BioMed Research International

BioMed Research International / 2016 / Article
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Molecular Mechanism of Rheumatic Diseases and Efficacy of Current Therapies

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Clinical Study | Open Access

Volume 2016 |Article ID 4193538 | https://doi.org/10.1155/2016/4193538

A. J. Ruiz-Padilla, J. I. Gamez-Nava, A. M. Saldaña-Cruz, J. D. Murillo-Vazquez, M. L. Vazquez-Villegas, S. A. Zavaleta-Muñiz, B. T. Martín-Márquez, J. M. Ponce-Guarneros, N. A. Rodriguez Jimenez, A. Flores-Chavez, F. Sandoval-Garcia, J. C. Vasquez-Jimenez, E. G. Cardona-Muñoz, S. E. Totsuka-Sutto, L. Gonzalez-Lopez, "The -174G/C Interleukin-6 Gene Promoter Polymorphism as a Genetic Marker of Differences in Therapeutic Response to Methotrexate and Leflunomide in Rheumatoid Arthritis", BioMed Research International, vol. 2016, Article ID 4193538, 10 pages, 2016. https://doi.org/10.1155/2016/4193538

The -174G/C Interleukin-6 Gene Promoter Polymorphism as a Genetic Marker of Differences in Therapeutic Response to Methotrexate and Leflunomide in Rheumatoid Arthritis

Academic Editor: Sadiq Umar
Received24 Jun 2016
Accepted02 Aug 2016
Published21 Sep 2016

Abstract

Objective. To evaluate the association of -174G/C IL-6 polymorphism with failure in therapeutic response to methotrexate (MTX) or leflunomide (LEF). This prospective, observational cohort included 96 Mexican-Mestizo patients with moderate or severe rheumatoid arthritis (RA), initiating MTX or LEF, genotyped for IL-6 -174G/C polymorphism by PCR-RFLP. Therapeutic response was strictly defined: only if patients achieved remission or low disease activity (DAS-28 < 3.2). Results. Patients with MTX or LEF had significant decrement in DAS-28 (); nevertheless, only 14% and 12.5% achieved DAS-28 < 3.2 at 3 and 6 months. After 6 months with any of these drugs the -174G/G genotype carriers (56%) had higher risk of therapeutic failure compared with GC (RR: 1.19, 95% CI: 1.07–1.56). By analyzing each drug separately, after 6 months with LEF, GG genotype confers higher risk of therapeutic failure than GC (RR = 1.56; 95% CI = 1.05–2.3; ), or CC (RR = 1.83; 95% CI = 1.07–3.14; ). This risk was also observed in the dominant model (RR = 1.33; 95% CI = 1.03–1.72; ). Instead, in patients receiving MTX no genotype was predictor of therapeutic failure. We concluded that IL-6 -174G/G genotype confers higher risk of failure in therapeutic response to LEF in Mexicans and if confirmed in other populations this can be used as promissory genetic marker to differentiate risk of therapeutic failure to LEF.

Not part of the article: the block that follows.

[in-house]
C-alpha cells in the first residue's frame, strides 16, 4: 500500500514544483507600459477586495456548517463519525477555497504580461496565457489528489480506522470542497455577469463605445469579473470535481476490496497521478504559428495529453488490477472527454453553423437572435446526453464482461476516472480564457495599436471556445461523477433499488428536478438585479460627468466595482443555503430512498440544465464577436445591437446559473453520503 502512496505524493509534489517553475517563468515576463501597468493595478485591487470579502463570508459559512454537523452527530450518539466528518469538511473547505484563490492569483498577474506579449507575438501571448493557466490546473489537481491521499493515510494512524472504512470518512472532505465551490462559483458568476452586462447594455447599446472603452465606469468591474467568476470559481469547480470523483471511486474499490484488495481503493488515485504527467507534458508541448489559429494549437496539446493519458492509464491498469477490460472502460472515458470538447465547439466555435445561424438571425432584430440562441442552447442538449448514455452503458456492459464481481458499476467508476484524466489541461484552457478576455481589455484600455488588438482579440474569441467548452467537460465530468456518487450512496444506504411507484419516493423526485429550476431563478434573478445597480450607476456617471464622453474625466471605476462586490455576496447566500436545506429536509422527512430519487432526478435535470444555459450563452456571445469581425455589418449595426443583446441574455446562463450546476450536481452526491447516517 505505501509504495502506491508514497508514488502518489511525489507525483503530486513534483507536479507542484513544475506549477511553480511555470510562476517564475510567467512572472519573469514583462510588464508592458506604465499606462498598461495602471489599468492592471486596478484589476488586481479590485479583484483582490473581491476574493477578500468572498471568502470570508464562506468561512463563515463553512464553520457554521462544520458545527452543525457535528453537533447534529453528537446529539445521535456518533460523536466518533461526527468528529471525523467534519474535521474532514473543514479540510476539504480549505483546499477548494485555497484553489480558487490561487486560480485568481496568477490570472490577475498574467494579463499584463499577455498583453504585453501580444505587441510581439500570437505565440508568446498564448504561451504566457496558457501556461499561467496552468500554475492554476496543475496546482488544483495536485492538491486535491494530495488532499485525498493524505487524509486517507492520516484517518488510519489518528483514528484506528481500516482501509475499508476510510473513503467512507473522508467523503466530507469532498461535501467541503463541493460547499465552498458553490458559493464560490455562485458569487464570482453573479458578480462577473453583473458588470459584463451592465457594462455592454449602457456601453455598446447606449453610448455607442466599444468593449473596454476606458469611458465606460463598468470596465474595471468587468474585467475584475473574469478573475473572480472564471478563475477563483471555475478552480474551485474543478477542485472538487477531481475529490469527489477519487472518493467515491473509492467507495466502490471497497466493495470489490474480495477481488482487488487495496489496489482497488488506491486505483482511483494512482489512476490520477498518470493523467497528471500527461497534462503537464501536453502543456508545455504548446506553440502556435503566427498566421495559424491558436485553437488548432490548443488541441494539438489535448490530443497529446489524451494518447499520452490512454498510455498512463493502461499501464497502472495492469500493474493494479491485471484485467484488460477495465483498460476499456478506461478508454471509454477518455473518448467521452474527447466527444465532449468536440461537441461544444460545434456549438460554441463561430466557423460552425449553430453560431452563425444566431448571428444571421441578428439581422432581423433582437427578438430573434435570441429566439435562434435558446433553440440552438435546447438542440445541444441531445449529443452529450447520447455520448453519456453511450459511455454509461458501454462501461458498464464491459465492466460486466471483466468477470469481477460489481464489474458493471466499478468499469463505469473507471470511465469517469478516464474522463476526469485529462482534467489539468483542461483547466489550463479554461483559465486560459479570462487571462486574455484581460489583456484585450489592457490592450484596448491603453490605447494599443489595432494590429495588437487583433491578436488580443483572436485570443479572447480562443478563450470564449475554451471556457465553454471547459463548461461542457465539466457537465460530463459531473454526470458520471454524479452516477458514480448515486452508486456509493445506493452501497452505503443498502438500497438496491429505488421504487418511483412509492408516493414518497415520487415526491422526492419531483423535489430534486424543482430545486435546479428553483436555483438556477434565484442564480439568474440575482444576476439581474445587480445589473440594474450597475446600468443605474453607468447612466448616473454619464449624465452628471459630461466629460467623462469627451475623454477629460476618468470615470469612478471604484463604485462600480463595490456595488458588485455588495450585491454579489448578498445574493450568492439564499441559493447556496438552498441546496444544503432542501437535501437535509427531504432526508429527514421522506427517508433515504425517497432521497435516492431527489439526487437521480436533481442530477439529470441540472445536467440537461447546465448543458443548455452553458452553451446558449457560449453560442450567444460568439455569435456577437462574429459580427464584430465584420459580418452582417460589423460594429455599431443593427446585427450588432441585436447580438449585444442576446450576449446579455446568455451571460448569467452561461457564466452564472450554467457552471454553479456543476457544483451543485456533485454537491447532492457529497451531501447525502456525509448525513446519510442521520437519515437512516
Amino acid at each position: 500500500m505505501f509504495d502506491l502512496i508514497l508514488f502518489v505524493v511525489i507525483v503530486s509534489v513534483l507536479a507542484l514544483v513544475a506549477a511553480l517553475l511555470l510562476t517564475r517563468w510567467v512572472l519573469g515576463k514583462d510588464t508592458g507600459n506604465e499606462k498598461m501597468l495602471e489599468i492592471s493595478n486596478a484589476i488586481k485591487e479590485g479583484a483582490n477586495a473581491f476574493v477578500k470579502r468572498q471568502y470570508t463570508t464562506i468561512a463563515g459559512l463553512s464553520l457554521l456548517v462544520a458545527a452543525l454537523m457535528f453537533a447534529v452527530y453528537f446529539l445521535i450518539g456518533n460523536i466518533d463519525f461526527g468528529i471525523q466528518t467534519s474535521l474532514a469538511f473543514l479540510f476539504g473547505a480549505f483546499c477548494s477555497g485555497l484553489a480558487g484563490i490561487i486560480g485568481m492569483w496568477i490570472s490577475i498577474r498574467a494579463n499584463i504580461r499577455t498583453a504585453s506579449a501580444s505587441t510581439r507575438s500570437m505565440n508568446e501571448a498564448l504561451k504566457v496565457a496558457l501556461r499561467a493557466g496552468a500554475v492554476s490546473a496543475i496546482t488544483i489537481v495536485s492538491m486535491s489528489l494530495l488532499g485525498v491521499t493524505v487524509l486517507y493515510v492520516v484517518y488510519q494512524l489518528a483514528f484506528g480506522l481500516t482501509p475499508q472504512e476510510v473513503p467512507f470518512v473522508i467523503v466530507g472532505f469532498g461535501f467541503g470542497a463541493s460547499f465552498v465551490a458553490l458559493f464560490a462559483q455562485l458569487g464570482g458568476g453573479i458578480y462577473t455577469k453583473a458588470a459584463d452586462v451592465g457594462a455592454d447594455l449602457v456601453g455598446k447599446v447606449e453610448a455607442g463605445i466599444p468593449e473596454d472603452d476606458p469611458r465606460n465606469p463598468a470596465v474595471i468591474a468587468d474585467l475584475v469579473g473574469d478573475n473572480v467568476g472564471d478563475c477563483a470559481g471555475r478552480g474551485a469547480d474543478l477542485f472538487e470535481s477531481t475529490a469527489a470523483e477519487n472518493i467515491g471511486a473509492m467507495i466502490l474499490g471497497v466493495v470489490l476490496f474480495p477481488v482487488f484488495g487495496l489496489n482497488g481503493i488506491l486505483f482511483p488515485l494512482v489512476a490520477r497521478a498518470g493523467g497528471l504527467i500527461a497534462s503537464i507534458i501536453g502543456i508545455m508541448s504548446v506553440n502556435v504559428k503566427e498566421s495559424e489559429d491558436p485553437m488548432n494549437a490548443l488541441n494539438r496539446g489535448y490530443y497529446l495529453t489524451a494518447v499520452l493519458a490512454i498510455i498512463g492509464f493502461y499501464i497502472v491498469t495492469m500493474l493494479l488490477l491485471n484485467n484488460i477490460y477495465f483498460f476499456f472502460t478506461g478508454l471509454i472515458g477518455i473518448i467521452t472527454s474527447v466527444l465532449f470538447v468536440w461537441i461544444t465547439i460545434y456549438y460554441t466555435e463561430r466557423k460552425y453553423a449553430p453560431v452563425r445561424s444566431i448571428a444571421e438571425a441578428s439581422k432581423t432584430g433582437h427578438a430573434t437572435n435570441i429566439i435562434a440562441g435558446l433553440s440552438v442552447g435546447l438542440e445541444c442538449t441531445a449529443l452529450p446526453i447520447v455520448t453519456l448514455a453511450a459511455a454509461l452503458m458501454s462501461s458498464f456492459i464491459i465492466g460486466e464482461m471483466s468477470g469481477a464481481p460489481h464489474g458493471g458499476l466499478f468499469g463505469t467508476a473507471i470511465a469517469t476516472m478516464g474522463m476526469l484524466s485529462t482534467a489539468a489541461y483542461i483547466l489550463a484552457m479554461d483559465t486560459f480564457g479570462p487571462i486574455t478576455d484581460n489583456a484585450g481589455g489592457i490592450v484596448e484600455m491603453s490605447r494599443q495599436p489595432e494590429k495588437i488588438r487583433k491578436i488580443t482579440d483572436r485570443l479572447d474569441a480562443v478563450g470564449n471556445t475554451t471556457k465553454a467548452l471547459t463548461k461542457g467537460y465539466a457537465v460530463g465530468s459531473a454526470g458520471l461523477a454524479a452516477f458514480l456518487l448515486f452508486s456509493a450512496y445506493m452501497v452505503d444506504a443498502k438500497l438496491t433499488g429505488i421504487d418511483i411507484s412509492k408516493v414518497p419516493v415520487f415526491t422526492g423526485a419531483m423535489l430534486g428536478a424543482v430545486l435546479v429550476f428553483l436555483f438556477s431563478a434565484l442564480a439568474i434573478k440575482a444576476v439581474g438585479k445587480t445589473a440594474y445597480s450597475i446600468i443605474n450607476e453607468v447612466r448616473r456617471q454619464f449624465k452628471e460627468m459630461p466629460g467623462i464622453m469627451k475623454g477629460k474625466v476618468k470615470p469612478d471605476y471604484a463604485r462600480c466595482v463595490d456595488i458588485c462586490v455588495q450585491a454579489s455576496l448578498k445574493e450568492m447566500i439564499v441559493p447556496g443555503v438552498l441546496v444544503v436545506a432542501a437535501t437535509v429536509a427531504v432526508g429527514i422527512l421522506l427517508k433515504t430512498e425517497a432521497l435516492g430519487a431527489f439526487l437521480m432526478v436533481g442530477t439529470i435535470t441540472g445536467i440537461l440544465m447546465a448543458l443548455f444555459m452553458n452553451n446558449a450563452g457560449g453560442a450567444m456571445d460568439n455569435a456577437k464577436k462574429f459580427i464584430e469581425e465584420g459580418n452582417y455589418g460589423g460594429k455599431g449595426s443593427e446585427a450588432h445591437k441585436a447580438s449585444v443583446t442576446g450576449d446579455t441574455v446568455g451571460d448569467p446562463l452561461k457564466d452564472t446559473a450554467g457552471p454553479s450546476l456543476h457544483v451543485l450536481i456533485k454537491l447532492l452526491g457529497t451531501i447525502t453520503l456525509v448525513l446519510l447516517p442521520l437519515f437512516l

1. Introduction

Rheumatoid arthritis (RA) is a chronic, systemic, inflammatory disease that involves synovial joints and other organs and it is associated with impairment in physical function, higher morbidity, and premature mortality [1]. Multiple guidelines of treatment for RA recommend, as first-line treatment, the use of conventional synthetic disease-modifying antirheumatic drugs (cs-DMARDs), with methotrexate (MTX), as the cornerstone of the majority of the therapeutic schemes [24]. Leflunomide (LEF) was the last cs-DMARD to appear before the biologic-DMARDs era, and LEF is considered an alternative as first-line treatment in patients with RA with intolerance to or contraindication for MTX [4]. In developing countries with serious economic limitations for the utilization of biologic-DMARDs, treatment based on MTX or LEF constitutes an alternative, frequently employed as monotherapy or combined therapy. In Mexico, a multicenter study performed, with the aim of describing the drugs most frequently utilized for the treatment of RA and ankylosing spondylitis, found that around 72.3% of 1,096 patients with RA were taking MTX and 18.5% LEF [5]. However, a significant number of patients are considered nonresponders to cs-DMARDs. Several works have reported wide variability in the efficacy of MTX or LEF. Strand et al. reported that the rate of response in ACR20 for MTX is only 46% and for LEF 52%, but only 20% with LEF and 9% with MTX achieved therapeutic response in ACR70 [6]. In fact, other authors observed a higher response rate using ACR20 criteria: 62% of responders to LEF and 54% to MTX [7]. According to treat-to-target concepts, one of the main objectives in the treatment of RA is to maintain remission of the disease activity or at least the achievement of low disease activity [8]. Unfortunately, a high proportion of patients with monotherapy with cs-DMARDs do not achieve these therapeutic targets. A concern regarding the treatment of RA comprises earlier recognition of patients with factors that predict a lack of efficacy in order to modify the therapeutic strategy. Cytokines constitute important mediators of the immune and inflammatory response and play an important role in the pathophysiology of joint inflammation and destruction in RA [9]. Among these cytokines, interleukin-6 (IL-6) has a relevant role in the perpetuation of synovial joint inflammation in RA, being widely related with disease activity [10, 11] and radiologic joint damage [12]. Some authors have described that genetic differences in the expression of IL-6 can be related with more severe disease [13]. The -174G/C IL-6 gene promoter polymorphism (rs1800795), localized in the negative regulative domain of the IL-6 gene promoter, is involved in transcriptional regulation [14, 15], whereas Konenkov et al. identified that GG genotype was associated with higher IL-6 serum levels [16].